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Skywatch Reflector Dais Undersea Base - Rho Theta Five Northern Latitudes - CPT Odessa Lynn Commanding

The volcanic activity along the floor of the Damocles Ocean on Rho Theta Five was both scientifically valuable and life sustaining. Without it, liquid water would not exist anywhere on the planet, which would make a facility like Reflector Base impossible to build. As it was, the mighty facility was one of the Alliance’s greatest achievements. It was situated a full three miles below the ocean’s surface, protected from the stormy and poisonous surface conditions by more than nine thousand feet of dense ice.

One of the key characteristics of the Damocles Ocean and other concentrations of liquid water on Rho Theta Five was that up to a third of its volume consisted of “heavy” water, which replaced hydrogen in the standard H2O molecule with deuterium.

The resulting physical properties of the ice and currents were unusual, to say the least. The good news was the base could make use of heavy water for a variety of scientific endeavors. There were several competing theories on how such quantities could exist absent some form of artificial production, but those discussions were largely relegated to the halls of academia. For the Skywatch personnel on the base, the presence or absence of one or more bonus atoms in each molecule of water wasn’t a top priority.

What was a top priority was the unusual communications traffic being picked up by the base’s orbiting relay.

Captain Odessa Lynn was one of the few “alarmist” officers who escaped the aftermath of the years-long schism at headquarters. Because of her unique knowledge and training command, she was classified as indispensible by Joint Supreme Command and therefore untouchable. That didn’t stop the anti-alarmists from targeting her base and its supply lines for all manner of nonsense including interfering in the routine maintenance of the station’s geothermal energy systems. There were specialized automated systems installed in the “catacombs,” as they were called, to plumb the depths of the vertical tunnels that had been drilled into the sea floor. This was a necessary operation that had to be performed rather meticulously. Although the walls of the catacombs were made of maserite and assembled in the same honeycomb-like lattice as a starship’s armor, it was still necessary to perform advanced analysis on them to detect any irregularities before they became weaknesses. Given the temperatures and the unusual pressures involved, a tiny crack could lead to a catastrophic failure in a matter of seconds. This was Reflector Base’s top priority. That didn’t stop various officers and their staffs at headquarters from requesting “more information” after each request for engineering teams to be assigned.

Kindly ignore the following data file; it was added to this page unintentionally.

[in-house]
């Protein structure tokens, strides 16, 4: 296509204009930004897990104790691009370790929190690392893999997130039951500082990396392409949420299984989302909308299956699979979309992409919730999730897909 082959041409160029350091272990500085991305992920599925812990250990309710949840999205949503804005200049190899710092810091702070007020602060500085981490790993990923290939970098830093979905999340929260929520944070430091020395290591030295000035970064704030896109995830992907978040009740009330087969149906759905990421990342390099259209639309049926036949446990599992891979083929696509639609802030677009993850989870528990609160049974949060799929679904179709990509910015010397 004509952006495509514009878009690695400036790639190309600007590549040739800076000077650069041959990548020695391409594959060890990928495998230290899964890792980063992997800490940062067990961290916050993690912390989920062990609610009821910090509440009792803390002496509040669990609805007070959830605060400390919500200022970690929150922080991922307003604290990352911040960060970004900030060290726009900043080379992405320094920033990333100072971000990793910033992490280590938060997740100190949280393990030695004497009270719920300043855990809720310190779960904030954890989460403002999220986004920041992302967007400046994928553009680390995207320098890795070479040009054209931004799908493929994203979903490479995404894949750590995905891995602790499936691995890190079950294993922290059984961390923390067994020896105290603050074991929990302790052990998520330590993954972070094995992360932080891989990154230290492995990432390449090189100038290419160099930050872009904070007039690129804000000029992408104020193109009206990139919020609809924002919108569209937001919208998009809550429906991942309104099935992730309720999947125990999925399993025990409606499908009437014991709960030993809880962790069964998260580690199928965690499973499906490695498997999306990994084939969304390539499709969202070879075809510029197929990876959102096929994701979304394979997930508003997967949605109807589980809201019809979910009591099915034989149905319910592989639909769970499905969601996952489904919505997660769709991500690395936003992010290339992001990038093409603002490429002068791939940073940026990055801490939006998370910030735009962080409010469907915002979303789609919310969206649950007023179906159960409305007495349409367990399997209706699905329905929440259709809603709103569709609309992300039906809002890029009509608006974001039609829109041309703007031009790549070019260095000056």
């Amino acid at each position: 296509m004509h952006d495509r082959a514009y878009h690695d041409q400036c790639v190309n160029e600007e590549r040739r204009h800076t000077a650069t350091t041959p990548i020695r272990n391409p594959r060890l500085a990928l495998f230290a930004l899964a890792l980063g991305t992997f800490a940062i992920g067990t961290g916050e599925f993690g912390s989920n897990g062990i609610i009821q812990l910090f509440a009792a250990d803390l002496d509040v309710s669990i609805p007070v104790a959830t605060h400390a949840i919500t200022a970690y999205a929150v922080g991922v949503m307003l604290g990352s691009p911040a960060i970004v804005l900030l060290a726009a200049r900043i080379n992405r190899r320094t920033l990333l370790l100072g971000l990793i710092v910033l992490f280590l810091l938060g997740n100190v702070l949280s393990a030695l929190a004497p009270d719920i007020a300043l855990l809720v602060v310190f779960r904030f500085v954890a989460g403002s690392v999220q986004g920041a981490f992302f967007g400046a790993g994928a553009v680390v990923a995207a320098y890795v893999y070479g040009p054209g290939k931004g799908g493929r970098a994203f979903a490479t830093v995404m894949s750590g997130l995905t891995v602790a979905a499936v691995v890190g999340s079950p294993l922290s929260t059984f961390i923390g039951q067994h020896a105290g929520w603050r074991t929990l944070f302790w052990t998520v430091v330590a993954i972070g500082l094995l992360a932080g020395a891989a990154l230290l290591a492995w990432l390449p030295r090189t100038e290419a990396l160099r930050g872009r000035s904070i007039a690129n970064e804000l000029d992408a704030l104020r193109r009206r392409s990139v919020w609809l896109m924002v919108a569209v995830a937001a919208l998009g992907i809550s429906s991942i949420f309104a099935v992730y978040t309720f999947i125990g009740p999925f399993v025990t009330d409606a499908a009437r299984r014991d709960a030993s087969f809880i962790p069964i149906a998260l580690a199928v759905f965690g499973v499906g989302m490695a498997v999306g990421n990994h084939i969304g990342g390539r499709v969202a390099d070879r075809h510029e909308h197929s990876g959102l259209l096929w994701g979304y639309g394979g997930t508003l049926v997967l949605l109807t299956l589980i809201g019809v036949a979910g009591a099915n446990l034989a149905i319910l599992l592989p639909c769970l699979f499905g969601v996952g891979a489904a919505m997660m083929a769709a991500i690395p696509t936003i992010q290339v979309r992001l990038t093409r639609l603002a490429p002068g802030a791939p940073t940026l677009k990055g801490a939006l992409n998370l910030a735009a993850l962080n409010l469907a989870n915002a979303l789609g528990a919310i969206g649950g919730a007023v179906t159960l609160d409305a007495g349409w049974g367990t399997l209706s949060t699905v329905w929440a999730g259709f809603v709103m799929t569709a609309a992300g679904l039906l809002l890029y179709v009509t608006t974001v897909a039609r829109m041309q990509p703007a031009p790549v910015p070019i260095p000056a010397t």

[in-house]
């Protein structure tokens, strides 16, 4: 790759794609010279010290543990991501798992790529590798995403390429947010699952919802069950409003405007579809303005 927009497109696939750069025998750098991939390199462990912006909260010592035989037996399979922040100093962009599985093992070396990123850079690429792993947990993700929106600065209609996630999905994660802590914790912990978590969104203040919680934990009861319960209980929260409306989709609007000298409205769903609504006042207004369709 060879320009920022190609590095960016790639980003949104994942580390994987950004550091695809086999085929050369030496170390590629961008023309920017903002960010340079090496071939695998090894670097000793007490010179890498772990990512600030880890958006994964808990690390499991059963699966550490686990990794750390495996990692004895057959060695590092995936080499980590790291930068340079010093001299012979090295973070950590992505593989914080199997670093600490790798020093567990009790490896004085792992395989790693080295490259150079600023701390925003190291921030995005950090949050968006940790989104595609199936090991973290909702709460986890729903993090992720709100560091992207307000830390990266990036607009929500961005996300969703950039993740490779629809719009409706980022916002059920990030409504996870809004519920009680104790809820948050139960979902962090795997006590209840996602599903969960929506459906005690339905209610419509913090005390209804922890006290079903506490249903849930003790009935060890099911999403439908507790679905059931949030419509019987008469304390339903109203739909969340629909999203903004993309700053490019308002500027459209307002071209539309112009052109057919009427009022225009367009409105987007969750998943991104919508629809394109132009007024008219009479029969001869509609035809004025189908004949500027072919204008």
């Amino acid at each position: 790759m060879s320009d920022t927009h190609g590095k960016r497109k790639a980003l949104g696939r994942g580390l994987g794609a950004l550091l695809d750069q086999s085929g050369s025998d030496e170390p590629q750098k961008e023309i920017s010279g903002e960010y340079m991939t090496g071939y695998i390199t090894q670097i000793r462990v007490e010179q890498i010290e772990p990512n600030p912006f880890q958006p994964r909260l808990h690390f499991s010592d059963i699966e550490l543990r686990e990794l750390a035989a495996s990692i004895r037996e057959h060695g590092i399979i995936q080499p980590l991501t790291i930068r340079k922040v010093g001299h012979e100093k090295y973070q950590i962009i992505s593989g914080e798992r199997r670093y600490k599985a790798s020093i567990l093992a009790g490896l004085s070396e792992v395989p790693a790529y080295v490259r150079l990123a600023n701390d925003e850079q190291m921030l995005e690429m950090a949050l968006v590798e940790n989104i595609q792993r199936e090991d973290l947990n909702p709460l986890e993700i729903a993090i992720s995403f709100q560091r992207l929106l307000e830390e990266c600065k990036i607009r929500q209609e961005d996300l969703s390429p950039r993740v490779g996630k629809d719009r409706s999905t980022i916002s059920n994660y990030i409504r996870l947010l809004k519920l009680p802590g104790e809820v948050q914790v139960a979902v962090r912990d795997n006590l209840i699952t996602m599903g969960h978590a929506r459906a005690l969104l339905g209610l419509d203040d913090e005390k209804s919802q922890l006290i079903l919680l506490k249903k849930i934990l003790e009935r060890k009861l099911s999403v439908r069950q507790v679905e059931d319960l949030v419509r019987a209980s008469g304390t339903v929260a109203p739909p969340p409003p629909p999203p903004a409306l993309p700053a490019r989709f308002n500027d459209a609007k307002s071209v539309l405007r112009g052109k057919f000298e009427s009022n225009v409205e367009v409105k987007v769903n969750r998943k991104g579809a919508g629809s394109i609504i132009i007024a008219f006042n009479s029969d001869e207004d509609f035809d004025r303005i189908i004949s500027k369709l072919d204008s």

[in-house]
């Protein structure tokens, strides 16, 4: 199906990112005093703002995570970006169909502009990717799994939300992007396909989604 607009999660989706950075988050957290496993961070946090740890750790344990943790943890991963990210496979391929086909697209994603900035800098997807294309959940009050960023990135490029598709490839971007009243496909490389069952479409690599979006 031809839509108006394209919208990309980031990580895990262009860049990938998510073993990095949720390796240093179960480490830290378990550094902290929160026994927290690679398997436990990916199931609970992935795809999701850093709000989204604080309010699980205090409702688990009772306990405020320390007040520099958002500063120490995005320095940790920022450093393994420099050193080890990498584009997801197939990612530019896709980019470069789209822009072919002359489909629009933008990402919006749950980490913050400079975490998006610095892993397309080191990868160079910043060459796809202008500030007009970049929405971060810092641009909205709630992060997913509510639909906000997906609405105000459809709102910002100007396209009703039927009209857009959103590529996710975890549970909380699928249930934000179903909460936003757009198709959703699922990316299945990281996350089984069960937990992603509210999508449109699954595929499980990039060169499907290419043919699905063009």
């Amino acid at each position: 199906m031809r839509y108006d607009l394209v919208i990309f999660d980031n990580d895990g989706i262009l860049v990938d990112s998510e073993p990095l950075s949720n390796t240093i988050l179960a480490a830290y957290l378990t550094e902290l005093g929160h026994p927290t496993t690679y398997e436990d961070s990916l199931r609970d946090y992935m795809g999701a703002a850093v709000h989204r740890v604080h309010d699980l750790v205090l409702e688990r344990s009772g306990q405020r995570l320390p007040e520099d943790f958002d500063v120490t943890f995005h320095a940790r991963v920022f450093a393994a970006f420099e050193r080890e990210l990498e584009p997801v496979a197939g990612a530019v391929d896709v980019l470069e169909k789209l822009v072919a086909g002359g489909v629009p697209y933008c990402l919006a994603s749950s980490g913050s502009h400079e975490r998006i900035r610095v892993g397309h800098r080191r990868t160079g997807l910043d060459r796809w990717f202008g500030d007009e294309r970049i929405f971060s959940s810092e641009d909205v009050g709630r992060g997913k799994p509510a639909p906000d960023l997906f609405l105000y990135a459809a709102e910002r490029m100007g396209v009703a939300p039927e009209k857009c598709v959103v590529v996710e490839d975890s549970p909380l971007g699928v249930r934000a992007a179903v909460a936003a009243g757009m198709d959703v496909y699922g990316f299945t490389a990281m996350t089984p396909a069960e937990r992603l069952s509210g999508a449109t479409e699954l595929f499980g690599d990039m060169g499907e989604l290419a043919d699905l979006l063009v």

It was one of those requests that Captain Lynn thought was being addressed when the flash message came in.

“I’d stake pretty much anything on the origin being local, ma’am,” the Reflector signals technician said. “There isn’t enough power in this transmission for it to be a Missouri relay or for it to be coming from the Proximans.”

Lynn studied the signal analysis on the main screen on the station’s upper level coordination deck.

“And we didn’t get any of the message itself?” she asked.

“Only the headers, ma’am. We know it was an all-stations brodcast, which means there’s a very good chance it was also some kind of alert status upgrade. But the message itself was corrupted somehow.”

The captain smiled and shook her head. “If I know Buford Tucker, he’s probably chewing someone’s door off its hinges right about now. What about the Proximans?”

“The Cuta reported arrival on station two days ago. She has escorts, and I’m betting at least one of them is a communications platform coordinating with the perimeter base. But the headers in this message looked like Skywatch.”